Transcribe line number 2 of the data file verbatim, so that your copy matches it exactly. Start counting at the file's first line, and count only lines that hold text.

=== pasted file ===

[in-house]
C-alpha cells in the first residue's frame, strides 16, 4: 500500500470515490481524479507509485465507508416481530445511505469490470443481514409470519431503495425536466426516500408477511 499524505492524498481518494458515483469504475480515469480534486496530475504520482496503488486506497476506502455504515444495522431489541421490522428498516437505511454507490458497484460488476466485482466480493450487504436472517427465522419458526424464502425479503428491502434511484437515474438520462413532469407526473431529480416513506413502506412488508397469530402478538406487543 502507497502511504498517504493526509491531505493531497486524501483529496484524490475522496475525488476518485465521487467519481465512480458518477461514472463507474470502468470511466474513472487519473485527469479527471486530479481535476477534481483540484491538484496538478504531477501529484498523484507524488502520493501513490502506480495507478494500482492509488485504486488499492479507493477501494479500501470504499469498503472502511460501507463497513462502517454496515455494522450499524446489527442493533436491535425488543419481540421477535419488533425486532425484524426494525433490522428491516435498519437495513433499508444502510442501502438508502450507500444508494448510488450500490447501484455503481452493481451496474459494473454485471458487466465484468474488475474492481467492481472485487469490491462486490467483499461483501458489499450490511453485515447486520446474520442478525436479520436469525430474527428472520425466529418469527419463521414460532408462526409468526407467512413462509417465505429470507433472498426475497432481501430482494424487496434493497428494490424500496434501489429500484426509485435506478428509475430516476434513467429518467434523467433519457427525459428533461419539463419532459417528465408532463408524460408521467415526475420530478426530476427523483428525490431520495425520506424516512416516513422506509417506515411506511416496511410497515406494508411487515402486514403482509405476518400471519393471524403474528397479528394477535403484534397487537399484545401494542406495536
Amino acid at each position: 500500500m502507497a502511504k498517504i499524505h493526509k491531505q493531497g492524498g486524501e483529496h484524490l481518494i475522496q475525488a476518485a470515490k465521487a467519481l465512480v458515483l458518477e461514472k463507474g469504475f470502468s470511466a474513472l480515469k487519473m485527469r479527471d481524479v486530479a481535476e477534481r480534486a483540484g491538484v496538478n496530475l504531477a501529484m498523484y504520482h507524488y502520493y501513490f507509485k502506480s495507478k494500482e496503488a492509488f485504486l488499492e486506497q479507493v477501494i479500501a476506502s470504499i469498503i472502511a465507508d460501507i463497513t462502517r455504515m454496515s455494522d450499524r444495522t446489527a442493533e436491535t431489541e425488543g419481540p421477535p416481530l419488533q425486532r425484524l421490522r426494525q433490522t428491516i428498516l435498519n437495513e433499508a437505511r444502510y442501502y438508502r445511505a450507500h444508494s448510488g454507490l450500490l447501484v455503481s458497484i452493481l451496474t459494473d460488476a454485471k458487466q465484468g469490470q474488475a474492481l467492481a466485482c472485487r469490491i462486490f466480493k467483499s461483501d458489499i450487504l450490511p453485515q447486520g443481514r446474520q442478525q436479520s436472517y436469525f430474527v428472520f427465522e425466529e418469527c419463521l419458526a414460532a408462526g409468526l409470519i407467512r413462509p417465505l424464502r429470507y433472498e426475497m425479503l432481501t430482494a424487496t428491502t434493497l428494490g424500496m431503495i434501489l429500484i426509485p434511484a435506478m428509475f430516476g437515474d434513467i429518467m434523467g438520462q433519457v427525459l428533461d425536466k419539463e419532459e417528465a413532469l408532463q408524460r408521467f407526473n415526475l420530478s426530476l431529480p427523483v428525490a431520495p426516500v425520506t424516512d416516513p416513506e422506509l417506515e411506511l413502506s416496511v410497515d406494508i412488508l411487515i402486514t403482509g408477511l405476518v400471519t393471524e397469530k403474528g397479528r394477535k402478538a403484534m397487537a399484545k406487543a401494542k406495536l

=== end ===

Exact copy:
C-alpha cells in the first residue's frame, strides 16, 4: 500500500470515490481524479507509485465507508416481530445511505469490470443481514409470519431503495425536466426516500408477511 499524505492524498481518494458515483469504475480515469480534486496530475504520482496503488486506497476506502455504515444495522431489541421490522428498516437505511454507490458497484460488476466485482466480493450487504436472517427465522419458526424464502425479503428491502434511484437515474438520462413532469407526473431529480416513506413502506412488508397469530402478538406487543 502507497502511504498517504493526509491531505493531497486524501483529496484524490475522496475525488476518485465521487467519481465512480458518477461514472463507474470502468470511466474513472487519473485527469479527471486530479481535476477534481483540484491538484496538478504531477501529484498523484507524488502520493501513490502506480495507478494500482492509488485504486488499492479507493477501494479500501470504499469498503472502511460501507463497513462502517454496515455494522450499524446489527442493533436491535425488543419481540421477535419488533425486532425484524426494525433490522428491516435498519437495513433499508444502510442501502438508502450507500444508494448510488450500490447501484455503481452493481451496474459494473454485471458487466465484468474488475474492481467492481472485487469490491462486490467483499461483501458489499450490511453485515447486520446474520442478525436479520436469525430474527428472520425466529418469527419463521414460532408462526409468526407467512413462509417465505429470507433472498426475497432481501430482494424487496434493497428494490424500496434501489429500484426509485435506478428509475430516476434513467429518467434523467433519457427525459428533461419539463419532459417528465408532463408524460408521467415526475420530478426530476427523483428525490431520495425520506424516512416516513422506509417506515411506511416496511410497515406494508411487515402486514403482509405476518400471519393471524403474528397479528394477535403484534397487537399484545401494542406495536